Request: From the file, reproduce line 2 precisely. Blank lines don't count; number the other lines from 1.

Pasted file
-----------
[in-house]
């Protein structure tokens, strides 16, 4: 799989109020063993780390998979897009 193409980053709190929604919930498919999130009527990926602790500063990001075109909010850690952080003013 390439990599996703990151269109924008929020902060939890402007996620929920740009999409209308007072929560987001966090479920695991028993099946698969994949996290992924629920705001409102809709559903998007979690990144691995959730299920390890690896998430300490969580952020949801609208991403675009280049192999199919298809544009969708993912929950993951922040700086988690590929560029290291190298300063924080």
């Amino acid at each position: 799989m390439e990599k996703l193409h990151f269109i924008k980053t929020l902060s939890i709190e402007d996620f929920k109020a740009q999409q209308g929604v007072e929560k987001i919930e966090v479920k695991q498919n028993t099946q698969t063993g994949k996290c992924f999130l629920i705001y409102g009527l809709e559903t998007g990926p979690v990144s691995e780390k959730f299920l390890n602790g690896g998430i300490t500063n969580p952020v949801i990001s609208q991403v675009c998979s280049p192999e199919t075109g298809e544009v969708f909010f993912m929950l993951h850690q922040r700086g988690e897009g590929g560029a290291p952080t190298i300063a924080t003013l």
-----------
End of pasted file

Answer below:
């Protein structure tokens, strides 16, 4: 799989109020063993780390998979897009 193409980053709190929604919930498919999130009527990926602790500063990001075109909010850690952080003013 390439990599996703990151269109924008929020902060939890402007996620929920740009999409209308007072929560987001966090479920695991028993099946698969994949996290992924629920705001409102809709559903998007979690990144691995959730299920390890690896998430300490969580952020949801609208991403675009280049192999199919298809544009969708993912929950993951922040700086988690590929560029290291190298300063924080």